I wish the Yankees could have left Boston yesterday with a win. Admittedly, I am concerned about Sonny Gray. Unlike the opposing pitcher (Rick Porcello), Gray did not bring his “A” game. Or as Brendan Kuty of NJ Advance Media said, “Sonny is not grayt”. Time and again, Gray has proven he gets into trouble when he nibbles instead of attacks hitters. So there he was nibbling last night and the team paid for it with a loss. At least Aaron Judge broke up the no-hitter and Gary Sanchez ruined the shutout, but I would have preferred to win two of three from Boston. Or really just winning the game after the fight would have been the best case scenario.
I really thought this season would show the return of Gray to top of the rotation dominance. He has had time to adjust to life in the Bronx and he’s healthy. Yet, against Boston, it feels like we’re throwing Jose Contreras out there again. He is 1-5 with a 5.97 ERA against the Red Sox, and 0-3 with a 7.13 ERA at Fenway Park. He’s dangerously encroaching into ‘Sonny Gray Sucks’ territory. I really hope warmer weather brings out the true Sonny Gray. At the moment, I am deeply missing James Kaprielian, Jorge Mateo and Dustin Fowler. Gray has the power to change my line of thinking. Next start would be a great time to start in more ways than one. We know that Gray can pitch exceedingly well. He just needs to show it in Pinstripes.
Photo Credit: AP (Winslow Townson) – A Bad Shade of Gray
No game is ever easy but the Yankees need to take advantage of the next five games. They play three games in Detroit, starting tonight, and then return to the Bronx on Monday for a two-game set against Giancarlo Stanton’s old team, the Miami Marlins. Win these games. If the Yankees can get on a roll, they should have good momentum heading into the four-game series next Thursday with the Blue Jays. It is the start of a brutal stretch that includes the Blue Jays (currently the second place team in the AL East), the Minnesota Twins (co-leaders of the AL Central), the Los Angeles Angels (the AL West leaders), and the Houston Astros (the defending World Series champions). These games are immediately followed with match-ups against the Cleveland Indians (the other co-leaders of the AL Central) and the next showdown against the Boston Red Sox, this time at Yankee Stadium. We’ll have a very good idea about the strength and resolve of the 2018 Yankees by the final game against the Red Sox on Thursday, May 10th.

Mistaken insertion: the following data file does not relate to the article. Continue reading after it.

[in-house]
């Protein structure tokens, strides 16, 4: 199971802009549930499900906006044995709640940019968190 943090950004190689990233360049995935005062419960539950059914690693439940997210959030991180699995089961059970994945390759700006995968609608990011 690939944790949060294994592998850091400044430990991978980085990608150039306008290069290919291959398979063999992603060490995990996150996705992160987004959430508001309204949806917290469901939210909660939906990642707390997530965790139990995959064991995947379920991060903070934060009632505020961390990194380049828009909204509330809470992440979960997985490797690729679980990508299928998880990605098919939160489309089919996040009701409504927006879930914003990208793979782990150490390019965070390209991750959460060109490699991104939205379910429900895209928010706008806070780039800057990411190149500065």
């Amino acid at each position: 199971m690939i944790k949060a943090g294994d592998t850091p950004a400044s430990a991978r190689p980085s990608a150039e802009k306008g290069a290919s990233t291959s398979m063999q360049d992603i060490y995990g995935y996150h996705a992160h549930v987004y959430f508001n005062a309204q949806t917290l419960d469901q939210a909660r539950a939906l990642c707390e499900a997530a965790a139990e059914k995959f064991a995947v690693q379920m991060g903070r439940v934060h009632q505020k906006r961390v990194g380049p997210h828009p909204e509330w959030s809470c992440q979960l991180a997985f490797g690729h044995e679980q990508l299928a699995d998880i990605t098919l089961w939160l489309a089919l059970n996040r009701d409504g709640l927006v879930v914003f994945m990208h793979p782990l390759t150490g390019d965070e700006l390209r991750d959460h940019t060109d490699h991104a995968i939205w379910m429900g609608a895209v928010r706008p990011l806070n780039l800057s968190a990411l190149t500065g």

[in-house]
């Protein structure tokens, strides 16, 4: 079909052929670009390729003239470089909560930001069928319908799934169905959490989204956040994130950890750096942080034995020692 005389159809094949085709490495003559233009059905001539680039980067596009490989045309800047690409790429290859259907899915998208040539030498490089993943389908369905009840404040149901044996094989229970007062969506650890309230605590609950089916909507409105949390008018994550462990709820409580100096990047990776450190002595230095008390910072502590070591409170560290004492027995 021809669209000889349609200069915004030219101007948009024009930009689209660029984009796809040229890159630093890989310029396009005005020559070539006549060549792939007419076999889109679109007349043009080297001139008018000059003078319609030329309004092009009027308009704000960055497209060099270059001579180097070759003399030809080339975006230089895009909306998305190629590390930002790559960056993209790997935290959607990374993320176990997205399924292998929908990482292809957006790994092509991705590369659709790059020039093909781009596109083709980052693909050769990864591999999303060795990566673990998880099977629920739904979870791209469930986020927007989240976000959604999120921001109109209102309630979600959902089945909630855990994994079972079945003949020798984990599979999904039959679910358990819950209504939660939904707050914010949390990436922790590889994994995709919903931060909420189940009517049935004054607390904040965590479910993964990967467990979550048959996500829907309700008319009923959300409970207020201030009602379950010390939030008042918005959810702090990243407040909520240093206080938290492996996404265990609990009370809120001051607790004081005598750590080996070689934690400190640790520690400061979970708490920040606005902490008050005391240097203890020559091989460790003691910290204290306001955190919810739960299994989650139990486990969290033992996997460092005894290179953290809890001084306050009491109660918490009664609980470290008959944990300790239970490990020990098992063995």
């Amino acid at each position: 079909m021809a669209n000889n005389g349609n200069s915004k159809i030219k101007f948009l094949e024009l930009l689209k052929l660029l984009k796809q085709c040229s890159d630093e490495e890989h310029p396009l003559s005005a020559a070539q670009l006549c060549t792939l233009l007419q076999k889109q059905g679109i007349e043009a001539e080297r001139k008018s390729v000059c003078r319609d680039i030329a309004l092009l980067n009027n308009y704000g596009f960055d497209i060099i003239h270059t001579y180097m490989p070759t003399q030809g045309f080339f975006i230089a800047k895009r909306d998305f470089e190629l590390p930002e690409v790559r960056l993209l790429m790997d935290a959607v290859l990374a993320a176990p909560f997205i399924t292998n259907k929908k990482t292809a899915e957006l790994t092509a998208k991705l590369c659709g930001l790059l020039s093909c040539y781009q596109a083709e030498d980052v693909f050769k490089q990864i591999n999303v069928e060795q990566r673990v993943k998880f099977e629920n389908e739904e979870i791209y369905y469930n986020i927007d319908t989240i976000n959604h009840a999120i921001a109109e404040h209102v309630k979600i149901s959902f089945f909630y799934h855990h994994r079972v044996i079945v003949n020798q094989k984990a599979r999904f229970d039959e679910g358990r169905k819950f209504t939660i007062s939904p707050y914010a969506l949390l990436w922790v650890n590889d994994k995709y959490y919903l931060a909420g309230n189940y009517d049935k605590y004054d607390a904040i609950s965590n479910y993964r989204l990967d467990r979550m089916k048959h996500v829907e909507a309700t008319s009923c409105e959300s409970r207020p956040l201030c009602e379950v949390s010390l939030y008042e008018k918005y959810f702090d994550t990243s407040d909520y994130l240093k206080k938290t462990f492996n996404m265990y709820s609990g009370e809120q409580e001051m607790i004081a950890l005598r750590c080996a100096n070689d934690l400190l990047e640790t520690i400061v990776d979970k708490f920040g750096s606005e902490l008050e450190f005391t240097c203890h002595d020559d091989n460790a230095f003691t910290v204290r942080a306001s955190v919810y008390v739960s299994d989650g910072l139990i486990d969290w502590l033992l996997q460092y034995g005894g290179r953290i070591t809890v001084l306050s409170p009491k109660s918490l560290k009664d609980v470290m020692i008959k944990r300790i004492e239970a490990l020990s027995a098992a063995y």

For the upcoming series starting tonight at Comerica Park in Detroit, Michigan against the Tigers, here are the scheduled pitching matchups:
Friday the 13th, 7:10 ET
Yankees: Jordan Montgomery (0-0, 4.82 ERA)
Tigers: Mike Fiers (1-0, 0.00 ERA)
Saturday, April 14th at 1:10 ET
Yankees: TBA (expected to be Domingo German or Luis Cessa)
Tigers: Francisco Liriano (1-1, 2.13 ERA)
Sunday, April 15th at 1:10 ET
Yankees: Luis Severino (2-1, 3.50 ERA)
Tigers: Matthew Boyd (0-1, 1.38 ERA)
The Yankees currently have two players in DFA limbo. Jace Peterson, who was designated to make room for Shane Robinson, and Robinson, who was DFA’d for the activation of Aaron Hicks. Neither player figures in future plans so regardless of whether they clear waivers and are sent outright to Triple A, traded away or handed their walking papers, we appreciate their brief contributions. Best of luck in their future endeavors.
I’ll borrow a few words from TGP’s Daniel Burch. We need a win; let’s get a win.
|Photo Credit: Associated Press (Julie Jacobson)|
The Sky is Falling…